Easy Lit Notes website uses cookies to ensure that you get the best possible experience while you are visiting our site. We use cookies to help analyze our web traffic and to monetize our website. For More Info, please visit our Cookie Policy.

December 5, 2012

Everyone Sang by Siegfried Sassoon- Analysis

Siegfried Sassoon's poem "Everyone Sang" was written in April of 1919, and marks the end of WWI. Sassoon was relinquished from his commission in the British Army on March 12, 1919 due to health issues, but was allowed to keep his current rank of captain. Given that Sassoon wasn't on the front-line for the end of the war it is safe to say that "Everyone Sang" is how he imagined the soldier's celebrated when they heard the news that the war was finally over. The tone of this poem is both one of exuberance and sadness; they are happy that the war has ended, but they are sad that not all of them made it to the end alive. The narrator of this poem appears to be a soldier, who has been on the front-line for quite some time, and become overwhelmed by the constant fighting; he is reminiscent of Sassoon.

Analysis of Siegfried Sassoon's Everyone SangThe first stanza begins with the words: "everyone suddenly burst out singing," which leads one to believe that the dueling nations had finally reached an armistice. The word "everyone" connotes that all of the soldiers on the battle field (friend and foe) joined together in celebration. The joy was sudden and it burst out of them like the bullets had from their guns. The narrator goes on to say that he was filled with as much delight as an imprisoned (caged) bird feels when they first discover freedom. He no longer has to go against nature; birds are meant to fly free high up in the sky, and man is meant to live peacefully with one another not kill each other. War takes over every facet of a soldier's life: they are taken away from their loved ones, unable to communicate with their loved ones as much as they would like, and they have to be constantly on guard to avoid death. It is a very stressful situation, so when that is over, at last, it is like a great weight has been lifted off of their shoulders and they are overwhelmed with joy.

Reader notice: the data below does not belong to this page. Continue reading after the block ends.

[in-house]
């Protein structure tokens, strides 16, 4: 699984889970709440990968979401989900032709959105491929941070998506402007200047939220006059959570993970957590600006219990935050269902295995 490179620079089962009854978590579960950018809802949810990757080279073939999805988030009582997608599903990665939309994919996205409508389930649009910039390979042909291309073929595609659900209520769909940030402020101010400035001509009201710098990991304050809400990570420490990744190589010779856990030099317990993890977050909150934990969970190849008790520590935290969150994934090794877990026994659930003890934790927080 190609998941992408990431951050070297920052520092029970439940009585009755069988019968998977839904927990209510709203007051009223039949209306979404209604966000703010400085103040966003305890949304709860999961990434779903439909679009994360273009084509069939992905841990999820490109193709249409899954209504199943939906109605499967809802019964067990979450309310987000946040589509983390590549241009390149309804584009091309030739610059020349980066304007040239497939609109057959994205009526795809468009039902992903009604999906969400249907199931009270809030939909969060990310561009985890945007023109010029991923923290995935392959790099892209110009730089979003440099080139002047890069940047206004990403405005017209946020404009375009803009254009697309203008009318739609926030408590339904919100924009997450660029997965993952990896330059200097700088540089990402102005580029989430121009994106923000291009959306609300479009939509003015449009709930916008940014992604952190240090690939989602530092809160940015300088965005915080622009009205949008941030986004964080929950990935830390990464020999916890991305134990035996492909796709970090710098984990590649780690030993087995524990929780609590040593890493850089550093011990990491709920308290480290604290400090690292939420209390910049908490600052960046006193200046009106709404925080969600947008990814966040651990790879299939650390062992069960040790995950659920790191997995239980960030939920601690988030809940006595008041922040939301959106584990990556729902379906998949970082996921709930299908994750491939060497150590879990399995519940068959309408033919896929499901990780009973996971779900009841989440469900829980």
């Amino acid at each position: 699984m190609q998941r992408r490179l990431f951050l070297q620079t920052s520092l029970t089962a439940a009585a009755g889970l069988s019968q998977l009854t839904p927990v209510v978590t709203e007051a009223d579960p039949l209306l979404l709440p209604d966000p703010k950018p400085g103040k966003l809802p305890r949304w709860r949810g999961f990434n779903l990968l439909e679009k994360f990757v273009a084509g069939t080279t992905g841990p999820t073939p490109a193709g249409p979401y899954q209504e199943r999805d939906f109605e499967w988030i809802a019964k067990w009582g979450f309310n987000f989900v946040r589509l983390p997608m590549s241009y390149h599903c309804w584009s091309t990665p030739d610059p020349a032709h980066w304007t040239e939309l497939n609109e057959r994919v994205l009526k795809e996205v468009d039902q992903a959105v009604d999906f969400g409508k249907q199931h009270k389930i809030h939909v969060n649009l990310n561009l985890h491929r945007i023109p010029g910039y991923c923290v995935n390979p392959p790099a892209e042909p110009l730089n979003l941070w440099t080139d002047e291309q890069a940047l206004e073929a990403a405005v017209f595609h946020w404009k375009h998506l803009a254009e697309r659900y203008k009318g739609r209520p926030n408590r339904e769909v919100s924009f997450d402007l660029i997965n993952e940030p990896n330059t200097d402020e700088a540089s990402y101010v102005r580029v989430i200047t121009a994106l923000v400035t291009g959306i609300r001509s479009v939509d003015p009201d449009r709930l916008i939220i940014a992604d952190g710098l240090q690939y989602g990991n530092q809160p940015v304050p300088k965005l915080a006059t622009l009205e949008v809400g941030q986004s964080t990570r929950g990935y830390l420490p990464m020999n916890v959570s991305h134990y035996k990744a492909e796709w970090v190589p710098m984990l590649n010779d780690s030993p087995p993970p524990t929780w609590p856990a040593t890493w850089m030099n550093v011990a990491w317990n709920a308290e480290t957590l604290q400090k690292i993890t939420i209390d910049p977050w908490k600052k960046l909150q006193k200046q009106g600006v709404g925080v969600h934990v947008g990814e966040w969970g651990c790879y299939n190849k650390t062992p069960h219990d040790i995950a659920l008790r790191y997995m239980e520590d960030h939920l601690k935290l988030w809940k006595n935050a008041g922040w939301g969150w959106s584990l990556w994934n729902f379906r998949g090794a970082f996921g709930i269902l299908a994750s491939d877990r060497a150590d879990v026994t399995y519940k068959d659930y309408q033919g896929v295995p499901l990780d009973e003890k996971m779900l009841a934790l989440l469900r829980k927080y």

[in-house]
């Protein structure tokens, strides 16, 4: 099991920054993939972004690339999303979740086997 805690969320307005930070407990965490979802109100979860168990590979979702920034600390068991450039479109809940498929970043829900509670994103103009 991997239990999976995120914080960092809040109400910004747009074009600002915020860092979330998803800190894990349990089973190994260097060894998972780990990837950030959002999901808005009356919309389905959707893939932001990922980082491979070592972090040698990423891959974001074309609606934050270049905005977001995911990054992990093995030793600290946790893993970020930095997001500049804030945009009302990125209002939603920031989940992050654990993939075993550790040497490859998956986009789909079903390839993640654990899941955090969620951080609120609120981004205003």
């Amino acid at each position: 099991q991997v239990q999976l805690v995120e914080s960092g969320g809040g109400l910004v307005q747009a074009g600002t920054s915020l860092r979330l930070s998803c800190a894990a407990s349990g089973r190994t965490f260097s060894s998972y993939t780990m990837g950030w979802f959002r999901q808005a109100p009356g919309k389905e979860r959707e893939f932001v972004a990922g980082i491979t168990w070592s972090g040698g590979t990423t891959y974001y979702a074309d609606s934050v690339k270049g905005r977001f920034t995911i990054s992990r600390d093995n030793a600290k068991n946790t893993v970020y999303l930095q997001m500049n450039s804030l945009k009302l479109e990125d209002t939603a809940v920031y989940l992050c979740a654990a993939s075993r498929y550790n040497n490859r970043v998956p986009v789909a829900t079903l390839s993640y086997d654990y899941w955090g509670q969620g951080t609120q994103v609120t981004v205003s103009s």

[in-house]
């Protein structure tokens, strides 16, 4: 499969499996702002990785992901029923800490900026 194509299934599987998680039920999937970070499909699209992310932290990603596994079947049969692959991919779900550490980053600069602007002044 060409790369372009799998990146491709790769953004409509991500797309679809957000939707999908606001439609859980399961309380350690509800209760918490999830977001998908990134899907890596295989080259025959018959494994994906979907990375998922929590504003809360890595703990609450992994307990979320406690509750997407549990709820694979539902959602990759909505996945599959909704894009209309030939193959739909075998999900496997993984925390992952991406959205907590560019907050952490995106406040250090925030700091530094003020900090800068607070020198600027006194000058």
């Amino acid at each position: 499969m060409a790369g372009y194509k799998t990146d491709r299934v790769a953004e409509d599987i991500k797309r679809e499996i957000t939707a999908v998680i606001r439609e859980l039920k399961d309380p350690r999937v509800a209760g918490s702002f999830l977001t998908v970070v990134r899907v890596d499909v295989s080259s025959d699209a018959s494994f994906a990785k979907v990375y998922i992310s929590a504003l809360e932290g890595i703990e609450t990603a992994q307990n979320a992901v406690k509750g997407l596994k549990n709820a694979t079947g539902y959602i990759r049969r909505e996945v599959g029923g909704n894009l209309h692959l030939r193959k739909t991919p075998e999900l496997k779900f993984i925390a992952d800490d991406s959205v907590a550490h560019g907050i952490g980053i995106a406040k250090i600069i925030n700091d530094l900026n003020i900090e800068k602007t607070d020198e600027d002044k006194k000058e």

The soldier's voices have been suddenly lifted in their merriment. Gone are the days of silence and fear and the sounds of the gunfire, bombs, and screaming. The horror that was their reality left with the setting of the sun, and beauty arose in its place. His "heart was shaken with tears" of excitement and sadness; he was happy that the war had ended, but he was sorry that not all of his fellow soldiers made it through to the end. "O" is used to show that the narrator is lamenting as he is saying the following lines. He wishes with every fiber of his being that the dead soldiers could have been birds also, so that they could have felt the joy that freedom brings. The song the soldier's sang that day was wordless meaning that it consisted of their cries of joy and relief; the noises that they made on that day were like music to one's ears. The song will never be over, because they made it through the war alive.


Sassoon, Siegfried. "Everyone Sang." The Norton Anthology of English Literature: The Twentieth Century and After. Ed. Stephen Greenblatt. 8th ed. Vol. F. New York: Norton, 2006. 1962.

Siegfried Sassoon Image
Siegfried Loraine Sassoon (1886-1967), poet and novelist, platinum print, wearing military uniform with the collar badges of the Royal Welsh Fusiliers and hat, Beresford's stamp and copyright line on verso, 6 x 4½ in (15.2 x 11.5 cm). Taken in May 1915. Author: George Charles Beresford [Public domain], via Wikimedia Commons. In the Public Domain in the United States.